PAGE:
On the morning of December 16, 1914, 6 steel-clad German Navy warships saw the north-east coast of England and the fire started shortly after 08:00. Scarborough and Hartlepool were the first towns to be hit, following the arrival of the Imperial German Navy early that morning.
Civilians were shocked to see buildings being destroyed by shells designed to break armored warships. The Bennett family, at 2 Wykeham Street were just getting ready to start a new day when the fire began.
Christopher Bennett told the Scarborough Mercury how his father, his mother and two children were in the house, downstairs that morning, and his father called him saying that the Germans were outside and that he should go and look after his mother. However, before Christopher could had time to arrive downstairs, “it had all happened.” “It was a long time before I realized anything or where I was. I was practically buried in stuff,” said Bennett, aged 25 at the time of the interview. He recalled ‘waking up’ in just a shirt and with one slipper on. After being hit on the front, the house was partly destroyed.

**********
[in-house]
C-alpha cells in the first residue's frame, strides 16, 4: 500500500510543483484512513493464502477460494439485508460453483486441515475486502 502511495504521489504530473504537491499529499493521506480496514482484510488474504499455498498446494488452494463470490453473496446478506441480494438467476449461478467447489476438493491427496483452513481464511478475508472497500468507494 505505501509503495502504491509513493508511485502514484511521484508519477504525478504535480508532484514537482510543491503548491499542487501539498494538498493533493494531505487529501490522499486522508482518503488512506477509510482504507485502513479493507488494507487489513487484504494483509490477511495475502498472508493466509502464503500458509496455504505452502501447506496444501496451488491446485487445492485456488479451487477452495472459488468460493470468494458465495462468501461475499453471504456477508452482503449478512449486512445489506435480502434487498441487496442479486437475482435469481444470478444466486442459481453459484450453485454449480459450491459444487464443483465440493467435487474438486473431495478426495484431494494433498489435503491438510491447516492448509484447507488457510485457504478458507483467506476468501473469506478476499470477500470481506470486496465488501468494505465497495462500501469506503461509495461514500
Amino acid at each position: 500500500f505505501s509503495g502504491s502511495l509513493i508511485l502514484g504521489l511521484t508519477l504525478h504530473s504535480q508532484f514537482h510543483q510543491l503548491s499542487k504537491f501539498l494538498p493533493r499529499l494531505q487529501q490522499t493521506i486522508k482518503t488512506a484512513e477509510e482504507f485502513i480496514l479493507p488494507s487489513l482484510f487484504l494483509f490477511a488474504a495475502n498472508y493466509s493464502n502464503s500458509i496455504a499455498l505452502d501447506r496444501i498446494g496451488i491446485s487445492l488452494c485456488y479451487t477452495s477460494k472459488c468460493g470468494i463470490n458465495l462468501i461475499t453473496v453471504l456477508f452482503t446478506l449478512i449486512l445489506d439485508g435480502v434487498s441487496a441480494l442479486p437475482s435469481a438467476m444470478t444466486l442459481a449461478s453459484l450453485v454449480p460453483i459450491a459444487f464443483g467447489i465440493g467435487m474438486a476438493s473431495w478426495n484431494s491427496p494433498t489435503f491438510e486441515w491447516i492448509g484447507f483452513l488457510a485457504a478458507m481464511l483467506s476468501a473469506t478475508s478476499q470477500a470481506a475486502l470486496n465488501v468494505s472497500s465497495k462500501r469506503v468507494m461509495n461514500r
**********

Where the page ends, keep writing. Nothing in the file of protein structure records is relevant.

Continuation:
The only survivors in the house were Christopher and his father, however, his brother Albert, his mother Johanna and the two kids, George Barnes, aged 5, and John Ward, aged 10 got buried under the ruins and they all lost their lives soon after that. After more than 500 shells were scattered across Scarborough in only 30 minutes, 17 people were killed and several others were seriously injured.
Children who went to Gladstone Road School had to hide in the cellar, while the St. Martin’s Church roof got destroyed just when preparing for a wedding. But Scarborough wasn’t going to be the only town to go under attack that morning. Only a few minutes later, Hartlepool was attacked by three German warships, about 50 miles away from Scarborough, the BBC News reports.
It was a major target for the enemy, who fired over 1,150 shells over the town, while the resistance was only able to respond with 123 shells, from a coastal defence unit.
Mark Simmons, Hartlepool Museum manager said people were shocked, all families took their belongings and fled inland, while workers inside factories, smashed their way out. “You can see waves of destruction moving across residential areas of Hartlepool and West Hartlepool. Did they target civilians? It is difficult to know – but my feeling is they weren’t worried about it,” said Simmons.